Do not reveal explicit details when making your phone call:

When you are given the chance to make a phone call--and it is recommended that phone call is made to a lawyer--the last thing you want to do is relay crucial information that could later be used against you.

Give your lawyer details on your arrest:

This is not the time to hide or leave out any details. If taken to court, your lawyer is not required to testify against you. Therefore, you should recount every instance in your arrest.

Do not consent to any tests:

Depending on what you are being arrested for, you could be asked to take a sobriety test, polygraph test or a chemical test. Before you make the decision, consult with your lawyer on what would be the best choice.

Do not consent to any searches:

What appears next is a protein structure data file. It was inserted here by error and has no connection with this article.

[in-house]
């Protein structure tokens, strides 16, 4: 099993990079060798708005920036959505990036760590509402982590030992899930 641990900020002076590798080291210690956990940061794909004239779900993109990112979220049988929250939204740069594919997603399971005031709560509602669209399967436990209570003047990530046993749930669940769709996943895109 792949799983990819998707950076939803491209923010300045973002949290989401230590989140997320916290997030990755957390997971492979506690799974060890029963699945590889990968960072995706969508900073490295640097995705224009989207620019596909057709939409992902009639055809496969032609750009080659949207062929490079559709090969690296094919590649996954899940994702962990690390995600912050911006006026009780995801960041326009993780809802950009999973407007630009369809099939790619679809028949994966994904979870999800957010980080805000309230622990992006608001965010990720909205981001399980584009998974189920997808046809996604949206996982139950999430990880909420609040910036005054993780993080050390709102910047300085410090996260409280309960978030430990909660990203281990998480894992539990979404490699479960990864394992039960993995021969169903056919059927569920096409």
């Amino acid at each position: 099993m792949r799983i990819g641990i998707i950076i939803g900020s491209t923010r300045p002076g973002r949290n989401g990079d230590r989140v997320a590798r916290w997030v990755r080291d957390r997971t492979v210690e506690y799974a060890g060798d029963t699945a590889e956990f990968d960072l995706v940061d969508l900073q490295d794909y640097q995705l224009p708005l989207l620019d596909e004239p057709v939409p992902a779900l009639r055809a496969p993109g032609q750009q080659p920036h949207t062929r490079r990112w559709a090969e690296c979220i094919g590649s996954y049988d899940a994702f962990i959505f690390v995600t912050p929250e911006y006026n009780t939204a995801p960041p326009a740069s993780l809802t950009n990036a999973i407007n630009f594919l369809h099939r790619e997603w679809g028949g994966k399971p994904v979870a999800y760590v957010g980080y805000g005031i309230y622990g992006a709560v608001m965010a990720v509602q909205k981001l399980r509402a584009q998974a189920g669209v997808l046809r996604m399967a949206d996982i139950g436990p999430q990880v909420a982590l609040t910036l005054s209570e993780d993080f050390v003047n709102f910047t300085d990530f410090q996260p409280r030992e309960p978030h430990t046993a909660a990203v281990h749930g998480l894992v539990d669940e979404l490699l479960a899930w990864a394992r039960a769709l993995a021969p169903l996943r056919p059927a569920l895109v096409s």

If you find yourself put in the position where law enforcement has the ability to search your property, do not allow them before first consulting your lawyer. They cannot legally search your household, property or take DNA samples without a signed warrant.

The Booking Process

Upon an arrest, suspects will go through what is called the booking process. The purpose of the booking process is to carefully keep a record of who they are bringing in, their personal information, and the reason for the arrest. Now, depending on the state you live in, the booking process can vary, but it still follows a basic structure.